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Continue Saving

You have taken several important steps on your journey by opening a myRA® account. Now, it is very important for you to keep saving.

The power of compound interest

Money you save in a savings, retirement, or other account can earn interest or investment earnings. When you leave the money there, over time you can also earn interest on your interest, or earnings on your earnings. Although this sounds like a slow process, once you get started it can result in some impressive growth in the money you’ve saved or invested over the long haul. Compounding interest means that even if you start with $1,000 but never deposit anything else, and earn interest each year, your money will multiply over time.

Learn more at investor.gov

For example:

20 year old who saves $1,000 a year for 11 years in a row, then stops but leaves it there to earn 7% interest, will have $168,514 at age 65.

However, a 30 year old who starts saving $1,000 a year for 35 years, also earning 7% will have only $147,913 at age 65. Even though the 30 year old has put in more money for more years, it has less time to earn that compound interest.

Here are some additional examples of how $1,000 is compounded over time, and at different interest rates. Clearly, more time and higher interest rates both help your money grow.

2%Interest 4%Interest 6%Interest 8%Interest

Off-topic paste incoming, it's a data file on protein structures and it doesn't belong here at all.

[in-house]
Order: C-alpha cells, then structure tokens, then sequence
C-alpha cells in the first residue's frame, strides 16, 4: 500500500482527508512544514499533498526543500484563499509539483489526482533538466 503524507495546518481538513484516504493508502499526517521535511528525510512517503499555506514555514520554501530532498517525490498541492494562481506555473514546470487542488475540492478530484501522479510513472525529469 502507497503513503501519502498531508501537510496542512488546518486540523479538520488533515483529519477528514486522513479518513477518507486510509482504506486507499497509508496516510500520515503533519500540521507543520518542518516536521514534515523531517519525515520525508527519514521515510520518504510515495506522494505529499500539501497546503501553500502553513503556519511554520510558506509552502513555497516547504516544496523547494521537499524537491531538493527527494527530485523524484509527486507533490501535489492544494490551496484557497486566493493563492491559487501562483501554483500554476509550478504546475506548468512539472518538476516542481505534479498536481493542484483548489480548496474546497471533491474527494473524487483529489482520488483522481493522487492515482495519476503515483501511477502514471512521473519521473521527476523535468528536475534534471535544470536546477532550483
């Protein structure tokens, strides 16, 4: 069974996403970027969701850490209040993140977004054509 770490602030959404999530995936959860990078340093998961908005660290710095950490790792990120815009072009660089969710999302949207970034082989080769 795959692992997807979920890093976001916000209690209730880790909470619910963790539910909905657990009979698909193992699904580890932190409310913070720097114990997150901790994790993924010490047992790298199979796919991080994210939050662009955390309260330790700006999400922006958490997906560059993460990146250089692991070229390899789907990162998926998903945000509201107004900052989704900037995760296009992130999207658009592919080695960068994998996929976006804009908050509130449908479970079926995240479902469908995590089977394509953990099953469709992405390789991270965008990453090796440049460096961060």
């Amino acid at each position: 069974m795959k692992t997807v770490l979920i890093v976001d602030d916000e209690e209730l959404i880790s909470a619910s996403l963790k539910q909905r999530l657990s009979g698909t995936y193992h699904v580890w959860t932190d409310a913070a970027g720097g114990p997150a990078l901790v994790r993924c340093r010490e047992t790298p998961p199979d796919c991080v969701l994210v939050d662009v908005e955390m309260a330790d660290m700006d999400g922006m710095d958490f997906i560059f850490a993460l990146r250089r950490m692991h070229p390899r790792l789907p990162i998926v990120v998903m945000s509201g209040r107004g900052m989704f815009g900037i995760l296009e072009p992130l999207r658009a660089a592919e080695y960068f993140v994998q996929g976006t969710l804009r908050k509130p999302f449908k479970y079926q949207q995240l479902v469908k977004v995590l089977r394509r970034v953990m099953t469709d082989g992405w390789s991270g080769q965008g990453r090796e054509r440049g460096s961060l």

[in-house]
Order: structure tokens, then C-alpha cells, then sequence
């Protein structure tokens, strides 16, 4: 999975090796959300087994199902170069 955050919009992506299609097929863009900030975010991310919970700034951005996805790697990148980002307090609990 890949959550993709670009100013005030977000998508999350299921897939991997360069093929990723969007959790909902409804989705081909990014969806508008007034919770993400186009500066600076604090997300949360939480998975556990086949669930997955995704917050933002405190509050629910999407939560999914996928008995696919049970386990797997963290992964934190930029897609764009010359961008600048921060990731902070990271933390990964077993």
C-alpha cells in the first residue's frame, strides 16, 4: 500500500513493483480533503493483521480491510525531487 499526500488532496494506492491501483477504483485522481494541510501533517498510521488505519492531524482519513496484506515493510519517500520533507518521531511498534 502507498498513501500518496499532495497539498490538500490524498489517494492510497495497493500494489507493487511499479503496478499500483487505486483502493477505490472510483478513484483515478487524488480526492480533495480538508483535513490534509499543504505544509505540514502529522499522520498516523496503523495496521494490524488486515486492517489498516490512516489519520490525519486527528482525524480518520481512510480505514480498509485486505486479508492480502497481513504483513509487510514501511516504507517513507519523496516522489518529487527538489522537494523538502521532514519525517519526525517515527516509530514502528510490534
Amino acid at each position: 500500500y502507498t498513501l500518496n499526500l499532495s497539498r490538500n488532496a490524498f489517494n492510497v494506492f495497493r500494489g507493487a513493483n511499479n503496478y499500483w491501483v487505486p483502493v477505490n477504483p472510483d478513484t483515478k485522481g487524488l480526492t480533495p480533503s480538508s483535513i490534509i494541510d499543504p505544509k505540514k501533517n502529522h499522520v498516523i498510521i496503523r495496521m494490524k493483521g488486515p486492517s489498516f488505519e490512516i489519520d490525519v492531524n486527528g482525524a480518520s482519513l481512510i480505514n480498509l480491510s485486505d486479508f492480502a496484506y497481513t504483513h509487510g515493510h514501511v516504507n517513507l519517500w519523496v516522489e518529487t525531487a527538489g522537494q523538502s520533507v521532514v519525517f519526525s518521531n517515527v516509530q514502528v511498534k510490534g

10Years $1,219 $1,481 $1,791 $2,159
20Years $1,486 $2,191 $3,207 $4,661
30Years $1,811 $3,243 $5,743 $10,063

A lifetime of investing pays off!

Investing a little each month in your new Roth IRA can result in a surprising amount of growth over the years.

Every month, if I save in a Roth IRA which earns an average of per year over the next years, I’ll save a total of .
Adjust the values to see how savings add up over time.
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While based on real data, the example calculations on this site are for demonstration purposes only and actual results will differ. The compound interest calculator assumes that interest is compounded monthly.

Another way to save: Saver’s Tax Credit

People who save for retirement in a Roth IRA, and who also make less than a certain amount, may be eligible to claim the Saver’s Tax Credit when they file their taxes each year.

The more you save in a Roth IRA, the larger your potential tax savings. Read more about the Saver’s Tax Credit.